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Habitat partitioning in Moreton Bay bug species to inform fisheries management

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Louw, N. R., McMillan, M. N., Gardiner, N. M., Daniell, J. and Roberts, E. M. (2024) Habitat partitioning in Moreton Bay bug species to inform fisheries management. Fisheries Research, 273 . p. 106956. ISSN 0165-7836


Article Link: https://doi.org/10.1016/j.fishres.2024.106956

Publisher URL: https://www.sciencedirect.com/science/article/pii/S0165783624000201


Habitat preferences influence partitioning in many marine taxa that can inform fisheries management. Despite this, little is known about how habitat partitioning contributes to spatial distributions in many commercially important species. This study aims to investigate habitat partitioning and influential variables affecting the distribution in Moreton Bay bug species Thenus parindicus and Thenus australiensis for the benefit of management on the east coast of Queensland, Australia. These Scyllarid lobsters spend much of their lives buried within sediment, but little research focuses on what influences the distribution of each species. In this study, a fishery-independent survey was conducted in a key commercial trawling area off the coast of Townsville to determine Thenus species distributions and habitat preferences. Variables used to examine the habitat preferences and distributions of both species included depth, sediment grain size, Trask sorting coefficient and calcium carbonate content. We found that all variables evaluated significantly affected species distributions. Multivariate analyses suggest that Trask sediment sorting coefficient and depth were the strongest influential variables. This contrasts with previous findings that mean grain size is the most important sediment parameter influencing Thenus distributions. The results indicate habitat partitioning between T. parindicus and T. australiensis but not habitat exclusion. These findings, along with the likely influential variables of species’ distributions will help better understand the habitat ecology of these lobsters and inform management for the Moreton Bay bug fishery.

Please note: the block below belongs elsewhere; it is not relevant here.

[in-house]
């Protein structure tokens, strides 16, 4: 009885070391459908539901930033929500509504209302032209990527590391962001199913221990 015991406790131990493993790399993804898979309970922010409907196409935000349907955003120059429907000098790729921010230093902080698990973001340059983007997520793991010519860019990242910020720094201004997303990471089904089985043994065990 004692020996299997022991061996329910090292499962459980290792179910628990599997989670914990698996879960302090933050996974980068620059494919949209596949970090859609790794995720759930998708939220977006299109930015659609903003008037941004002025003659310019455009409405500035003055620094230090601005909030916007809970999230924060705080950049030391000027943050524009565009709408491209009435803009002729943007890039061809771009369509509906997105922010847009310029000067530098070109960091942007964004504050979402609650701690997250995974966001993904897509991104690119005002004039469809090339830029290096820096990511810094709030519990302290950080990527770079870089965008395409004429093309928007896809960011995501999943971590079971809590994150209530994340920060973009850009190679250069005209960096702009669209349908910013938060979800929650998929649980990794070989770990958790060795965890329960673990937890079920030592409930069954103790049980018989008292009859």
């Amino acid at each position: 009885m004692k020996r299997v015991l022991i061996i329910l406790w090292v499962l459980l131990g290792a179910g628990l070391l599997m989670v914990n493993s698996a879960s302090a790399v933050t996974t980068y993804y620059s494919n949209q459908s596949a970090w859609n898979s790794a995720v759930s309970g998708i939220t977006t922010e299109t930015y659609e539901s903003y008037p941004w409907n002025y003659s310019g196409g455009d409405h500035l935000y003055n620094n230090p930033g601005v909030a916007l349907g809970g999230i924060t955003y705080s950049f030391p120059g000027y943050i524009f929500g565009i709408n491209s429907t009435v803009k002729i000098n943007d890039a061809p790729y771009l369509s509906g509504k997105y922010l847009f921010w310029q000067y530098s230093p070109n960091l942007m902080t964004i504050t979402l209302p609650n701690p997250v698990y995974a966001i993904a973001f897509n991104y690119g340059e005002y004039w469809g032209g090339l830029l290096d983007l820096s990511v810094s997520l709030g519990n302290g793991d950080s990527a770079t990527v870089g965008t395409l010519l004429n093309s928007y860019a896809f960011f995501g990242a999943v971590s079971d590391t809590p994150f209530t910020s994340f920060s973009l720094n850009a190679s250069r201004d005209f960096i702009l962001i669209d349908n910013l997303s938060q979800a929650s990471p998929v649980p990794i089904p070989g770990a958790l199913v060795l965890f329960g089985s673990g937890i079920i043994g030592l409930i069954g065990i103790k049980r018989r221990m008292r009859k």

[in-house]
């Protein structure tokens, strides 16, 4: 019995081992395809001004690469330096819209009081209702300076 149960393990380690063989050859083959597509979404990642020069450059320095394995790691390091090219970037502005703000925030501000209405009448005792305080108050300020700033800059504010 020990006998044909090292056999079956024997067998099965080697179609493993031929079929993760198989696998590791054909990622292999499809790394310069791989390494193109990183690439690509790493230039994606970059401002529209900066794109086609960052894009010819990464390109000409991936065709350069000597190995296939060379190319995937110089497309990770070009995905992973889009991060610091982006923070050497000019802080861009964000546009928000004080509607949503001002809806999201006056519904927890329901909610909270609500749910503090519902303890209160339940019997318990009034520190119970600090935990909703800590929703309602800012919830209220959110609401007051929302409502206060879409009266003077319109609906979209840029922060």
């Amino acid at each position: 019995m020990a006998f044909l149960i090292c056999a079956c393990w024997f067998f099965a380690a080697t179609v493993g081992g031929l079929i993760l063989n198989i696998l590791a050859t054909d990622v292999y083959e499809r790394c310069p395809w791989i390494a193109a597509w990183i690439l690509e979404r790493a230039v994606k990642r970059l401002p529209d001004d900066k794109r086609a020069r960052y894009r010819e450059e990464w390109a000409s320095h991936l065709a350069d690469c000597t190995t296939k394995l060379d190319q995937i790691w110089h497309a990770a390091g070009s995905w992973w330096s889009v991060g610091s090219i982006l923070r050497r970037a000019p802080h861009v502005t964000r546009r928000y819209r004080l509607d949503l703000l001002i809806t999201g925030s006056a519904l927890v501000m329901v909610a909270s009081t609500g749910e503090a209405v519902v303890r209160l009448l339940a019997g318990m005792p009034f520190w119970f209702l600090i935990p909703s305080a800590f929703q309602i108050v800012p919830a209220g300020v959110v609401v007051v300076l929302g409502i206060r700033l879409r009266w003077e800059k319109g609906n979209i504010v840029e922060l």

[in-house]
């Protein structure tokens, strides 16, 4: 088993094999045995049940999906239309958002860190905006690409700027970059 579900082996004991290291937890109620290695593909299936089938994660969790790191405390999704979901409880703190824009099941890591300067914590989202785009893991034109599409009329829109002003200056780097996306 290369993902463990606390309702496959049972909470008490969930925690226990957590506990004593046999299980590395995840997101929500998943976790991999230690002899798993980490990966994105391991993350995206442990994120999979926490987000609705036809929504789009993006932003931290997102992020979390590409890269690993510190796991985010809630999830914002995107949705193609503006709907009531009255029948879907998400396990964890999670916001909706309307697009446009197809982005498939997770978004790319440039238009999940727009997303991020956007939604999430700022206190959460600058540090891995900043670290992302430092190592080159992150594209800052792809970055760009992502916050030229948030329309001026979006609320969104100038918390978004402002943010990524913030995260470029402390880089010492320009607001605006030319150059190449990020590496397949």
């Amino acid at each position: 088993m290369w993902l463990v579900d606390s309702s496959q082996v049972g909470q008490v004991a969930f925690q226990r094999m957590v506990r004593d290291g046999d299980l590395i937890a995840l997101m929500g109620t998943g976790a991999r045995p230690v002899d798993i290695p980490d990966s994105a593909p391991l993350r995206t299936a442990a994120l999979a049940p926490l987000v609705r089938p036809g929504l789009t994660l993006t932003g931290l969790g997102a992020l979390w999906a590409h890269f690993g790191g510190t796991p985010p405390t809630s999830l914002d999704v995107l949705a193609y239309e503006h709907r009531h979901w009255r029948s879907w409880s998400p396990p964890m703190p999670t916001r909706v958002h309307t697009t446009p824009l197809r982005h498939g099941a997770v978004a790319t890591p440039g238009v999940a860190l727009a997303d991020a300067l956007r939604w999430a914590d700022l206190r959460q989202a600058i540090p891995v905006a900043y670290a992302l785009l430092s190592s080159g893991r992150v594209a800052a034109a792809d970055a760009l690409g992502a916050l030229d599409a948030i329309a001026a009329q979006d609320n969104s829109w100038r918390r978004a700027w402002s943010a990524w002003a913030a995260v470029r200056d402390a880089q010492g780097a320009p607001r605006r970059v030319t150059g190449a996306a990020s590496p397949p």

Item Type:Article
Corporate Creators:Department of Agriculture and Fisheries, Queensland
Business groups:Animal Science
Keywords:Habitat partitioning Spatial distribution Great Barrier Reef Fisheries management Moreton Bay bugs
Subjects:Aquaculture and Fisheries > Fisheries > By region or country > Australia
Aquaculture and Fisheries > Fisheries > Fishery management. Fishery policy
Aquaculture and Fisheries > Fisheries > Fishery research
Aquaculture and Fisheries > Fisheries > Fishery for individual species
Agriculture > By region or country > Australia > Queensland
Live Archive:06 Mar 2024 00:31
Last Modified:06 Mar 2024 00:31

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